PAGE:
First of all, let’s give credit where credit is due: look at the “c” I put in the word “Provencal” in this post’s title. That “c” has the appropriate squiggle in it; I copied it from the Wikipedia page for Provencal. What does that squiggle denote? I have no idea, but the squiggle is there and who do you have to thank? Me, that’s who.
Second of all: lamb’s neck. Are you grossed out? You really shouldn’t be. I first ate lamb’s neck at the offal dinner Chris Cosentino cooked at the Astor Center last year (watch video here). Unlike the raw venison liver I consumed, or, for that matter, beef heart tartare, the lamb’s neck was the least forbidding of the dishes served; on the plate, it looks no different from a braised lamb shank (except for the shape) and it tastes twice as good. Why? It’s a fattier cut of meat.
I hadn’t planned to cook lamb’s neck for Mark and Diana’s engagement dinner, but I stumbled upon a meat man at the Sunday Park Slope farmer’s market on 5th Ave. and 3rd street and asked him which meat he had on hand that’s good to braise. “We have lamb’s neck,” he said. “It makes an excellent braise.”
“Hmmmm,” I said, scratching my head. “How many do I need to buy to serve 4 people?”
“I would buy 6,” he suggested and so I bought six.
The next day, in communicating with Diana, I let her know there’d be lamb’s neck for dinner. You might’ve expected her to say: “Eww!” or “Umm, we actually have other plans” but you’ll never guess what she did say.
She said: “Oh great–Mark and I had lamb’s neck last night too.”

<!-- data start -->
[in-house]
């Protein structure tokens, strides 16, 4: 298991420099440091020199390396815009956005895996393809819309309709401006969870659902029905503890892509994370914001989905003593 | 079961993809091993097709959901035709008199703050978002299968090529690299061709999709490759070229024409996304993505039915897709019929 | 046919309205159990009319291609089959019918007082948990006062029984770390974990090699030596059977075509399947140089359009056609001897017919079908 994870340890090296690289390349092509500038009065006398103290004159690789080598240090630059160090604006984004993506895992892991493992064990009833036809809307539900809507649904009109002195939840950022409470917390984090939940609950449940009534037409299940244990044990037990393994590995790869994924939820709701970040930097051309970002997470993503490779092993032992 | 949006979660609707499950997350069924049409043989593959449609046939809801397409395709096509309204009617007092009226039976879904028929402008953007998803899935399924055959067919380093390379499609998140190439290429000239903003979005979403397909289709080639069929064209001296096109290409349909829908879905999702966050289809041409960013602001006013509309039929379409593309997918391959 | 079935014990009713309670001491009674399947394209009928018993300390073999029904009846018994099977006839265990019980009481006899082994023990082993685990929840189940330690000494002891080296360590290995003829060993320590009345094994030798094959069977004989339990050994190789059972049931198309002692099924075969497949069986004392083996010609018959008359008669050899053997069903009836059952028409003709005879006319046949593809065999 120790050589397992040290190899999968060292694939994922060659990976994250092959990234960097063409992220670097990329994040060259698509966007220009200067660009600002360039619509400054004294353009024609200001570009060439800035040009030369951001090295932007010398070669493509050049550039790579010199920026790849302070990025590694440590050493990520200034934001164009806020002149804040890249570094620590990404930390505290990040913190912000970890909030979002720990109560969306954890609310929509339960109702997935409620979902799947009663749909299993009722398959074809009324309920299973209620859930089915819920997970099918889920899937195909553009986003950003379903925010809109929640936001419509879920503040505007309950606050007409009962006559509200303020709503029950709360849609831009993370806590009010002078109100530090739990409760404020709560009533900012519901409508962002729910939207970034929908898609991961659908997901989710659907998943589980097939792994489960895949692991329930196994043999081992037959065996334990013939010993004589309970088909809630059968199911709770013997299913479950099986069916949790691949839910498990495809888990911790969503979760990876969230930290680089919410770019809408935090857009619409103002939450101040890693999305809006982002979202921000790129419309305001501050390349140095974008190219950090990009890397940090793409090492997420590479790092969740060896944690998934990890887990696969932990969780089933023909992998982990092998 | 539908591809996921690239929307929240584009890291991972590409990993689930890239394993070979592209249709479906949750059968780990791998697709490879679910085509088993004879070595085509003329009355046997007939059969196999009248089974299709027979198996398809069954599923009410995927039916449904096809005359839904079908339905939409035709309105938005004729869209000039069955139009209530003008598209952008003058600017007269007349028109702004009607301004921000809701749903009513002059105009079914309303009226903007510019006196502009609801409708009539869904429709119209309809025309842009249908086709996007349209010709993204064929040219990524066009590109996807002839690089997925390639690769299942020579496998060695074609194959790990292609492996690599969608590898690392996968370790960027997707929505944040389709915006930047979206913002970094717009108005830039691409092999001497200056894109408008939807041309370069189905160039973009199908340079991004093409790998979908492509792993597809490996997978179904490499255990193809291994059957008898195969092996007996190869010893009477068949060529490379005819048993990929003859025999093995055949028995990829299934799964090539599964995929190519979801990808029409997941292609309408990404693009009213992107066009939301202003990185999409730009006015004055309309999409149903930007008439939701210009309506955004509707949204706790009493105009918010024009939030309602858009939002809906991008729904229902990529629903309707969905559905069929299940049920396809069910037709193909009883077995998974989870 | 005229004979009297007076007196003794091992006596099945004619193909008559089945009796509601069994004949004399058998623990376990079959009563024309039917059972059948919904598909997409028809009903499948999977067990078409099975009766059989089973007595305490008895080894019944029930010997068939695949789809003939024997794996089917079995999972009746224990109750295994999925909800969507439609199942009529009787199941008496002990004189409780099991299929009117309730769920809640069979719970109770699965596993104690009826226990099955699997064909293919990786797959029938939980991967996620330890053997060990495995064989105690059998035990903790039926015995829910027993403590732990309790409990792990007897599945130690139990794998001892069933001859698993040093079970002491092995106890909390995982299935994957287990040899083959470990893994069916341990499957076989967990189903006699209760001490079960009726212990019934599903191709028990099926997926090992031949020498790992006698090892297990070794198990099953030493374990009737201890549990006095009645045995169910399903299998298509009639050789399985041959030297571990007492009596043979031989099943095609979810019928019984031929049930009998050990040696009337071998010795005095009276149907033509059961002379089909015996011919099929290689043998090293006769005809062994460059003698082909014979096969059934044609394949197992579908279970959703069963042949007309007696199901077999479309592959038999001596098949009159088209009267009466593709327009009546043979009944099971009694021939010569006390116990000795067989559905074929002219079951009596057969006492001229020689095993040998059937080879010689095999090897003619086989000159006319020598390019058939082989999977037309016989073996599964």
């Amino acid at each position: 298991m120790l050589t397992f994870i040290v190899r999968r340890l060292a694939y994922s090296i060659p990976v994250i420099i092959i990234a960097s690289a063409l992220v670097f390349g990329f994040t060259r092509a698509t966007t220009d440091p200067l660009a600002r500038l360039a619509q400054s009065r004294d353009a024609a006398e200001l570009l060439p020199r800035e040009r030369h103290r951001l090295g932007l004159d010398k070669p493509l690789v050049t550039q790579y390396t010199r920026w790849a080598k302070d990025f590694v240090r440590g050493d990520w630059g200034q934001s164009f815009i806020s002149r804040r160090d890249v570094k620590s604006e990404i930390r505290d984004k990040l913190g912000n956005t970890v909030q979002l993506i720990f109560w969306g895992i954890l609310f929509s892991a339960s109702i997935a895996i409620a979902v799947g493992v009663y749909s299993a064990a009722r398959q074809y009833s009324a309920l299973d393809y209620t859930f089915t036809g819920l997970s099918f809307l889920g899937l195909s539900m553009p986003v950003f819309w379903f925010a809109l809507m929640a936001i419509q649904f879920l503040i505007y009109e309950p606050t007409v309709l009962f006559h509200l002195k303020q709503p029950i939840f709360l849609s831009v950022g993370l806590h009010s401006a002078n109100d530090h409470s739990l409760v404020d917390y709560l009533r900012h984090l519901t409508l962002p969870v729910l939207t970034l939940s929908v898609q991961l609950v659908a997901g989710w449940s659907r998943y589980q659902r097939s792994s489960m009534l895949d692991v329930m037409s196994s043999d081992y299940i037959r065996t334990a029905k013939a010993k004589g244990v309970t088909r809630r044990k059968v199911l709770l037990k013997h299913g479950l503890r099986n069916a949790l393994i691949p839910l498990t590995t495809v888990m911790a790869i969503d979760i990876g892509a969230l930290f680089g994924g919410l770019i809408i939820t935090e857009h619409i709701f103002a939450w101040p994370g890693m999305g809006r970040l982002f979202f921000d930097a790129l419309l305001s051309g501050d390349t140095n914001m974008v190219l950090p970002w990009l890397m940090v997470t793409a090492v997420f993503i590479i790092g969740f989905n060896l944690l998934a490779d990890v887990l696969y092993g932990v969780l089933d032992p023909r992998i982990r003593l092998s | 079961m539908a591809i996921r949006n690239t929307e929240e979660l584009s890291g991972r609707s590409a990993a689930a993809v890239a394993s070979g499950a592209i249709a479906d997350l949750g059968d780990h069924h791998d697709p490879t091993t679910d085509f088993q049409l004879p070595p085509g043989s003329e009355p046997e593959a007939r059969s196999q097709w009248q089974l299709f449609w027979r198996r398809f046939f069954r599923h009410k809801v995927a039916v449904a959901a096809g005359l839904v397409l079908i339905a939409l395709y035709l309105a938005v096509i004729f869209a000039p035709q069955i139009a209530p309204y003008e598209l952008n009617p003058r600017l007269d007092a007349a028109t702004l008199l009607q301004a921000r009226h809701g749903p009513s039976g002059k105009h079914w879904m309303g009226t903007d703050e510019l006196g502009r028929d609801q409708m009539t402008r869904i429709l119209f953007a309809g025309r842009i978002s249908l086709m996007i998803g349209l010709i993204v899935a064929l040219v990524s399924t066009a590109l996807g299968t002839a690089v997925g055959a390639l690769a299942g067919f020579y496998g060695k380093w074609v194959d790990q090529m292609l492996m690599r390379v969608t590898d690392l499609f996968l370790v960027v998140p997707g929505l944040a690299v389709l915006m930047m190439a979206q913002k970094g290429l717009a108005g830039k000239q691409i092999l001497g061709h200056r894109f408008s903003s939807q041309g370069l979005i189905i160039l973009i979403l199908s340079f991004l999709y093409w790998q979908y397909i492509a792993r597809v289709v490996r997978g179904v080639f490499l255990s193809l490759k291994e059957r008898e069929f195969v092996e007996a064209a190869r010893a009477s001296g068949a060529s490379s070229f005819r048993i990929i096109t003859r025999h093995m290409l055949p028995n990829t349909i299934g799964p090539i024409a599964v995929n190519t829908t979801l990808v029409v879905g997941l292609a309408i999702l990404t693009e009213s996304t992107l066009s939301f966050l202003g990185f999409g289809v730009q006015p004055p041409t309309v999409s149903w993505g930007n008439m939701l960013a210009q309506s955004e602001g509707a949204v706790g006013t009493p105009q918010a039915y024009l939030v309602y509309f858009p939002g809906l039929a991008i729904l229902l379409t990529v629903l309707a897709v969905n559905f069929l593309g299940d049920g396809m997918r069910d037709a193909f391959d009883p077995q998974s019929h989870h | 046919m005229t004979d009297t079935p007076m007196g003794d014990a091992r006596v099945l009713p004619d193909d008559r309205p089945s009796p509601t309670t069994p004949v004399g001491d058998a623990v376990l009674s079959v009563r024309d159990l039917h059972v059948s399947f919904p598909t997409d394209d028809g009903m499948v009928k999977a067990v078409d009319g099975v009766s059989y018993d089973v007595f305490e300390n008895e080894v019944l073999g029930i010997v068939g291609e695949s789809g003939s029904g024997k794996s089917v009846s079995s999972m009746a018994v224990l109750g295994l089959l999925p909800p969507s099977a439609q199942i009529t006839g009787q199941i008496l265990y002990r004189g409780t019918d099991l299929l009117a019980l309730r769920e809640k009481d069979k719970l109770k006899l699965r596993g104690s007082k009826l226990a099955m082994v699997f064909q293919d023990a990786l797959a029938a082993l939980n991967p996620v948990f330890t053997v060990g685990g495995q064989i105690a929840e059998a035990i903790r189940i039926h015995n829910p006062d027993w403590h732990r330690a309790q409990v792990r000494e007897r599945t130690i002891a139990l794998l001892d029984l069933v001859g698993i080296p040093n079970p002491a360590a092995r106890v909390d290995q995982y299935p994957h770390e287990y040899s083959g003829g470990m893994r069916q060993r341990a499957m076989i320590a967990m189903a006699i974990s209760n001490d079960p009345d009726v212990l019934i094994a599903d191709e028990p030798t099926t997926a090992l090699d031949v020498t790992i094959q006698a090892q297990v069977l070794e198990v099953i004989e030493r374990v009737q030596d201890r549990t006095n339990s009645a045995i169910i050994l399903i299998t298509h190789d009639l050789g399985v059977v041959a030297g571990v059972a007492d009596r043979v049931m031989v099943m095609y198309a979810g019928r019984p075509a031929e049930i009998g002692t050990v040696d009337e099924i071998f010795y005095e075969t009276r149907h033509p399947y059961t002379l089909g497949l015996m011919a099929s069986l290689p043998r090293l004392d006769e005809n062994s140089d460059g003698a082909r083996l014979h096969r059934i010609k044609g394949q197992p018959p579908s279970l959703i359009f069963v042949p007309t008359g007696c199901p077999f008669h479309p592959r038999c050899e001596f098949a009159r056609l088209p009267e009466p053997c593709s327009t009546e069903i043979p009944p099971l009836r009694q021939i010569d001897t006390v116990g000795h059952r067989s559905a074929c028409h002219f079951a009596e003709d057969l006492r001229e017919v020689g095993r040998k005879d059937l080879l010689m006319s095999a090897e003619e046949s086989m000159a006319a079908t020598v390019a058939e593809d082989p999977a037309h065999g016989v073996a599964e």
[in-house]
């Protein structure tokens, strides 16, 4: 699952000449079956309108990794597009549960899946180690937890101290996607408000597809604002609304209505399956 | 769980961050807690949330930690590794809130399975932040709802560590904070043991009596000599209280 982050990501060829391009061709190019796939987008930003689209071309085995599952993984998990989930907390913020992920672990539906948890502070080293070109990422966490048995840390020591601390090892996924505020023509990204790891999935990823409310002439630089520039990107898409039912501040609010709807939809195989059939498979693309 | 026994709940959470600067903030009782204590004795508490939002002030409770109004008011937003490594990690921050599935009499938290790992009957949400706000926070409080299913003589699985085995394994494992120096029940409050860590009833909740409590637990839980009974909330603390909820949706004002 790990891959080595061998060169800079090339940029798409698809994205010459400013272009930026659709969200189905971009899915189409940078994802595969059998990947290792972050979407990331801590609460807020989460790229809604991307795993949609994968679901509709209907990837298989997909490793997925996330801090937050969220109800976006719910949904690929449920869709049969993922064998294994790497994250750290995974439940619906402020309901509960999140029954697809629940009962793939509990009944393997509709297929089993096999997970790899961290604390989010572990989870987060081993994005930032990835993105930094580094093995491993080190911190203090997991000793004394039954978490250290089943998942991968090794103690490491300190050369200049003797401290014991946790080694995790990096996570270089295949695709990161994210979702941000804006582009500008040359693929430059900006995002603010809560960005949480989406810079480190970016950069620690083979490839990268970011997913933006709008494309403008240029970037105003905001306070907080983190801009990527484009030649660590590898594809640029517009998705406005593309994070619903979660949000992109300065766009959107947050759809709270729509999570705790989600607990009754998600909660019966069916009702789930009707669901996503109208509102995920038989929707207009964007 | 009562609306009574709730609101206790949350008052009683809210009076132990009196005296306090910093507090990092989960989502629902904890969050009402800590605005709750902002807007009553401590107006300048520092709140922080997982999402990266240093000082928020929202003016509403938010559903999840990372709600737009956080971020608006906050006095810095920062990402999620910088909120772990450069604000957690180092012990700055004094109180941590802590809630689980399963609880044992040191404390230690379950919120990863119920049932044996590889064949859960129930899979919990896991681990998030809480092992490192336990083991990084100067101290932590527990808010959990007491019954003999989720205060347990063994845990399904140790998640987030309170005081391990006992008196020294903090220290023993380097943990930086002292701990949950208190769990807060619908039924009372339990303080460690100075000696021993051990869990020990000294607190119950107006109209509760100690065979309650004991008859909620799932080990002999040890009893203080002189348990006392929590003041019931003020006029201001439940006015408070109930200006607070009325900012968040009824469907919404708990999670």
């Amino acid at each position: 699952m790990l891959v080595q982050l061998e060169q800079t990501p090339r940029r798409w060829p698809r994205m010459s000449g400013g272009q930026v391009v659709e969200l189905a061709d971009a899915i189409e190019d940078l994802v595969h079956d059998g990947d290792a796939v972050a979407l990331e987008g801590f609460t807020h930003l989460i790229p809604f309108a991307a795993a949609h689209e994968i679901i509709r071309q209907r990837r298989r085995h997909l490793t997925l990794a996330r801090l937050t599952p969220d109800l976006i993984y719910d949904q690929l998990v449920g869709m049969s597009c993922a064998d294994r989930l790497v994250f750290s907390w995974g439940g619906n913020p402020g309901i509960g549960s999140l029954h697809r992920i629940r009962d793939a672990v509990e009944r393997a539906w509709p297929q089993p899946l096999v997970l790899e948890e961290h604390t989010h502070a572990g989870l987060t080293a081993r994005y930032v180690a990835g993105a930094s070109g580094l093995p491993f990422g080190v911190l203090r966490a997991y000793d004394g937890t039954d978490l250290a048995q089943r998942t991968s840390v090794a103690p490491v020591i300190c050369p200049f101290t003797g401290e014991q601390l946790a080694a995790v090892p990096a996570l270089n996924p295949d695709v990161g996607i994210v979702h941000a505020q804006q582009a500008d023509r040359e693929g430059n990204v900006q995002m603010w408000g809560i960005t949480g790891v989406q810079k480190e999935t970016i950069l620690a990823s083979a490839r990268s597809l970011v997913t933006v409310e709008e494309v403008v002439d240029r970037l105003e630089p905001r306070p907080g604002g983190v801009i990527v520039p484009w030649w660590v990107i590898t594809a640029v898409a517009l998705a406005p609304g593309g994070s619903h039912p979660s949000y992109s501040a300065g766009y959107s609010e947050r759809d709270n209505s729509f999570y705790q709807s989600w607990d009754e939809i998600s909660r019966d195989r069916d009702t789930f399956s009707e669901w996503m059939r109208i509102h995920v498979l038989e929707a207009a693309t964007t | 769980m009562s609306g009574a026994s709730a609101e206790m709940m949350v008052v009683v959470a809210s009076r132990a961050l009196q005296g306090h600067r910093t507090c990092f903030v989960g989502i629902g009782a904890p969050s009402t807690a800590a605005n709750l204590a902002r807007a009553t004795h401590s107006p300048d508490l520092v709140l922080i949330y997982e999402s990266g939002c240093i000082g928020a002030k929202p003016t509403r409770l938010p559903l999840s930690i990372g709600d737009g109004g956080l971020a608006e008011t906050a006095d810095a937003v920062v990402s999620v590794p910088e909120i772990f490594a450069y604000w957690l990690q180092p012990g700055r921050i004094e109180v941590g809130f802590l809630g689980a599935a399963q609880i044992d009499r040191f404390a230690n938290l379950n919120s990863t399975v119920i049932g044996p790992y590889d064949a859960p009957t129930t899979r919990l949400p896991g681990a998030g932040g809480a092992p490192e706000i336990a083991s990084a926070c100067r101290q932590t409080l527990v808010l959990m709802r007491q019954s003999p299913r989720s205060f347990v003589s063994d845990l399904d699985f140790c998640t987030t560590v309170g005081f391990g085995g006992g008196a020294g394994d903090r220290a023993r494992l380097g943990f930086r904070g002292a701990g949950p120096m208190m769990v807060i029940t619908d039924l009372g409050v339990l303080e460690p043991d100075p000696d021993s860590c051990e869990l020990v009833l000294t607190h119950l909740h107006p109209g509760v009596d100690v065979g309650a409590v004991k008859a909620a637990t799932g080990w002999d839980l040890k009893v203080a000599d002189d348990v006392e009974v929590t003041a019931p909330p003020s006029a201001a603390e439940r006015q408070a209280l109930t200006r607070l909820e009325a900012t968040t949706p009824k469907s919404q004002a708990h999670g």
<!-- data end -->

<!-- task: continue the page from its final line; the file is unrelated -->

That’s right: Mark and Diana had purchased lamb’s neck from THEIR farmer’s market the night before, along with some pork, and they’d made a ragu. Who knew lamb’s neck was so popular with the kids these days?
Here’s what the lamb’s neck looked like out of the package:
When I asked the meat man how to cook it, he said: “Cook it like you would a lamb shank; any recipe for lamb shank will do.”
Naturally, then, I turned to the greatest braising book of all time: Molly Stevens’s “All About Braising.” I’ve written about Molly’s book SO much on here that I can’t, in good conscience, share another recipe. You’ll simply have to buy it and look up the recipe for “Lamb Shanks Provençal” (she has the “c” squiggle too) and see for yourselves what a good recipe it is.
I can, however, give you a vague idea of what you do. In this case, you season the lamb necks with lots of salt and pepper and coat them in a mixture of flour and paprika:
As always with braising, you want to brown your meat really well. Heat olive oil in a heavy-bottomed pot and brown your lamb’s necks, three at a time, until a deep golden brown on all sides:
Then you add your aromatics: in this case–onions, tomatoes, and garlic.
You also add white wine (I used Vermouth), chicken stock, the zest of one lemon and a bay leaf:
Then you put all the lamb necks in the pot (it doesn’t matter if they’re all submerged):
Cover with parchment paper, then the lid, and place in a 325 oven for 2 1/2 hours; flipping the necks over every 35 to 45 minutes.
When they come out of the oven, your apartment will smell like a very lamby version of heaven. Here’s the best part: you remove the lamb necks from the pot and then you stir in lemon segments from two lemons, olives and parsley. Those flavors hit the dish out of the park; you’ll never want to make lamb any other way again.
Serve on a big mound of polenta (I used instant, this time) and your engaged friends will love you forever:
The next time you’re at the farmer’s market shopping for lamb, ask for neck. It’s cheap and more flavorful than a shank. And if you make six you might have leftovers which you can use the next day in a pasta. I simply shredded the leftovers into a pan, added a little water, covered, put on a low heat, and tossed with just-cooked fettuccine (though pappardelle would’ve been better):
Two meals for the price of one? That’s one powerful neck.